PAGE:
Flexing Curiosity's Arm
Full Resolution
This scene shows the surroundings of the location where NASA Mars rover Curiosity arrived on the 29th Martian day, or sol, of the rover's mission on Mars (Sept. 4, 2012).
Curiosity's Location During Arm Checkouts
Full Resolution
This engineering drawing shows the five devices that make up the turret at the end of the arm on NASA's Curiosity rover.
Tools at Curiosity's 'Fingertips'
Full Resolution
This engineering drawing shows the location of the arm on NASA's Curiosity rover, in addition to the arm's turret, which holds two instruments and three tools.
Curiosity's Robotic Arm
Full Resolution
After a rocket-powered descent stage, also known as the sky crane, delivered NASA's Curiosity rover to Mars on Aug. 5 PDT (Aug. 6 EDT), 2012, it flew away and fell to the surface.
Dissecting the Scene of Sky Crane Crash
Full Resolution
This color view of the parachute and back shell that helped deliver NASA's Curiosity rover to the surface of the Red Planet was taken by the High-Resolution Imaging Science Experiment (HiRISE) camera on NASA's Mars Reconnaissance Orbiter.
Relics of Rover's Landing
Full Resolution
Tracks from the first drives of NASA's Curiosity rover are visible in this image captured by the High-Resolution Imaging Science Experiment (HiRISE) camera on NASA's Mars Reconnaissance Orbiter.
A Rover's Journey Begins
Full Resolution
This 3-D image from NASA's Curiosity was taken from the rover's Bradbury Landing site inside Gale Crater, Mars, using the left and right eyes of its Navigation camera.
3-D View from Bradbury Landing Site
Full Resolution
NASA's Mars rover Curiosity drove about 70 feet (about 21 meters) on the mission's 21st Martian day, or sol (Aug. 30, 2012) and then took images with its Navigation Camera that are combined into this scene, which inclues the fresh tracks.
Looking Back at Tracks from Sol 24 Drive
Full Resolution
Details such as the shadow of the mast on NASA's Mars rover Curiosity appear in an image taken Aug. 17, 2012, by the High Resolution Imaging Science Experiment (HiRISE) camera on NASA's Mars Reconnaissance Orbiter, from more directly overhead than previous HiRISE images of Curiosity.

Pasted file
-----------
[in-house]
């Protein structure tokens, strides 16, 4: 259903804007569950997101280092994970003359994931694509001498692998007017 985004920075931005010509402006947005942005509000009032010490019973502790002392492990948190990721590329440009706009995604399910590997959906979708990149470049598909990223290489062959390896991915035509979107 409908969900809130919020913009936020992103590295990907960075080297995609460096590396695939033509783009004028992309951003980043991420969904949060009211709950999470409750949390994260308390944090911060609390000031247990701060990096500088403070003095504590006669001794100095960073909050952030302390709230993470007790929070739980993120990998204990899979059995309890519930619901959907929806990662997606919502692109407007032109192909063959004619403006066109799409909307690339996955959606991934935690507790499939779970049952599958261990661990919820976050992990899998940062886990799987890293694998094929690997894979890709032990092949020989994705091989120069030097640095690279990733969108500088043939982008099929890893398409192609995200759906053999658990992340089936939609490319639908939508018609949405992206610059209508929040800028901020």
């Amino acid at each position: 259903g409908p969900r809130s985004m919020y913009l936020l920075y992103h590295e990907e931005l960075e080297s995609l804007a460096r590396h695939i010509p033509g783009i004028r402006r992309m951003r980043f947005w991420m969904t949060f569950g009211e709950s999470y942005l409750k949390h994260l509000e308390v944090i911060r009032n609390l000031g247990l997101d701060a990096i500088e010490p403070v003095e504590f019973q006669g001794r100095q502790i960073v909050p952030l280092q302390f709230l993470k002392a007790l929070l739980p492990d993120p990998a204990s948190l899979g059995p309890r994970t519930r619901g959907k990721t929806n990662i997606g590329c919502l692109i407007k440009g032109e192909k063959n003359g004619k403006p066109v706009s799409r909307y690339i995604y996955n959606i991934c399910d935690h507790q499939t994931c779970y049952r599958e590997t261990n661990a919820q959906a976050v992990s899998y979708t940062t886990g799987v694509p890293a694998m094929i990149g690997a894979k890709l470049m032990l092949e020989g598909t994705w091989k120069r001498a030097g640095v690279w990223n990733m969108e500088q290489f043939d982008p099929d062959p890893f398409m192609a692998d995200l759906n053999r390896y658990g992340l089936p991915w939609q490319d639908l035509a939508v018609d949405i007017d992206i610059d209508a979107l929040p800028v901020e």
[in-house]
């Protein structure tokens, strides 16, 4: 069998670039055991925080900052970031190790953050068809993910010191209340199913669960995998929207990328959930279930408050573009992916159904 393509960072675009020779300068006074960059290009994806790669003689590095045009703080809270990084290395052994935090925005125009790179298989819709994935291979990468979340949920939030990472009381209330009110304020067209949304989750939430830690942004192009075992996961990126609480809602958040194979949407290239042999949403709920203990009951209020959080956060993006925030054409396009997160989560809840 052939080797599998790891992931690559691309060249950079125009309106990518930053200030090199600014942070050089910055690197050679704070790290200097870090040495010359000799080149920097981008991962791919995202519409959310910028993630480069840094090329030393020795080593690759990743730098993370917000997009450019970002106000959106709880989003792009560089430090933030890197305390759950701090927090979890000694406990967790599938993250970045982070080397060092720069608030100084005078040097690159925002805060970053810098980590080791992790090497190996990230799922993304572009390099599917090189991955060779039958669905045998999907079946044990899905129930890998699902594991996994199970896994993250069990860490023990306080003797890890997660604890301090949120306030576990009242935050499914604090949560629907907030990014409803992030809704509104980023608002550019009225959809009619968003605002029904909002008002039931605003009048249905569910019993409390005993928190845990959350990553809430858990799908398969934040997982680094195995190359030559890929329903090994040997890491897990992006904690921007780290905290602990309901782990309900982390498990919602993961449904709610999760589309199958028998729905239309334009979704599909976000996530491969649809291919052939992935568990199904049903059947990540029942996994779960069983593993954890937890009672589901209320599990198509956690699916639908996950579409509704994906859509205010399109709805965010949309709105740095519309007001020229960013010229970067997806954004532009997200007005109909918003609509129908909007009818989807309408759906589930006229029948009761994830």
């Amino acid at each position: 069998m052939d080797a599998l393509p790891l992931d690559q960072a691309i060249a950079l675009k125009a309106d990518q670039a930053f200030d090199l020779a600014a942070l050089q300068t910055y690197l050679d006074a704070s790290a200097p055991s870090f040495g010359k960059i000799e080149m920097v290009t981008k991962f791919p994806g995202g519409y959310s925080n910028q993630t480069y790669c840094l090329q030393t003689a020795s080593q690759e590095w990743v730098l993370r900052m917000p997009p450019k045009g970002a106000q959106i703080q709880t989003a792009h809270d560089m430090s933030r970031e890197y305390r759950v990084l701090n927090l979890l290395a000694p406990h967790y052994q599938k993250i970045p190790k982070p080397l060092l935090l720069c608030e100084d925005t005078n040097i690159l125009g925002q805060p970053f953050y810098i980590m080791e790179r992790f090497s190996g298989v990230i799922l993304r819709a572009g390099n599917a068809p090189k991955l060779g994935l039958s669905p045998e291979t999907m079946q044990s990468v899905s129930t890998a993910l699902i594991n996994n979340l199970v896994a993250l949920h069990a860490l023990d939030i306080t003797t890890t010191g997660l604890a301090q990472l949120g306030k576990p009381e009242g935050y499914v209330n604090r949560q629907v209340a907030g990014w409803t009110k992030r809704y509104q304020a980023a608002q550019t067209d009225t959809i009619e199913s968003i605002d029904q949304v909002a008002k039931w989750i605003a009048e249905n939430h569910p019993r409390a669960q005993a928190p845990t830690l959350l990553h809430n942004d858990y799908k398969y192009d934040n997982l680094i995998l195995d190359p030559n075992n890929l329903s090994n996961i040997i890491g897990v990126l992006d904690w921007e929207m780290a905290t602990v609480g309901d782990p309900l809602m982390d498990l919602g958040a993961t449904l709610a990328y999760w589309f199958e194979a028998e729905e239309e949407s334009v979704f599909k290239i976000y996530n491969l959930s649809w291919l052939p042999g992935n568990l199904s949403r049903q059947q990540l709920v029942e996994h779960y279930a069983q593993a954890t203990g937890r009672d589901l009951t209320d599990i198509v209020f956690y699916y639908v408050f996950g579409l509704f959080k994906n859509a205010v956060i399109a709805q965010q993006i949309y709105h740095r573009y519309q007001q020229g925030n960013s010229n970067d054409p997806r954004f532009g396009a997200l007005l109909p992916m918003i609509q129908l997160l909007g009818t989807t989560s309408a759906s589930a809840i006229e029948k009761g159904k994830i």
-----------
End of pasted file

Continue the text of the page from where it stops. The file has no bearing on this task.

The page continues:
Orbiter View of Curiosity From Nearly Straight Overhead
Full Resolution
The Chemistry and Camera (ChemCam) instrument on NASA's Mars rover Curiosity used its laser to examine side-by-side points in a target patch of soil, leaving the marks apparent in this before-and-after comparison.
Marks of Laser Exam on Martian Soil
Full Resolution
On Aug. 28, 2012, during the 22nd Martian day, or sol, after landing on Mars, NASA's Curiosity rover drove about 52 feet (16 meters) eastward, the longest drive of the mission so far.
Tracks from Eastbound Drive on Curiosity's Sol 22
Full Resolution
Soil clinging to the right middle and rear wheels of NASA's Mars rover Curiosity can be seen in this image taken by the Curiosity's Navigation Camera after the rover's third drive on Mars.
Martian Soil on Curiosity's Wheels After Sol 22 Drive
Full Resolution
With students and NASA space shuttle astronaut Leland Melvin looking on, musical artist will.i.am posts a tweet soon after his song "Reach for the Stars" was beamed back from the Curiosity Mars rover and broadcast to a live audience at NASA's Jet Propulsion Laboratory in Pasadena, Calif.
'Reach for the Stars' Goes Interplanetary
Full Resolution
<< First Page     < Previous  |   23   |  24   |  25   |  26   |  27   |  28   |  29   |  30   |  31   |  32   |  33   |  34   |  35   |  36   |  37   |  Next >     Last Page >>

USA.gov
PRIVACY     FAQ     SITEMAP     FEEDBACK     IMAGE POLICY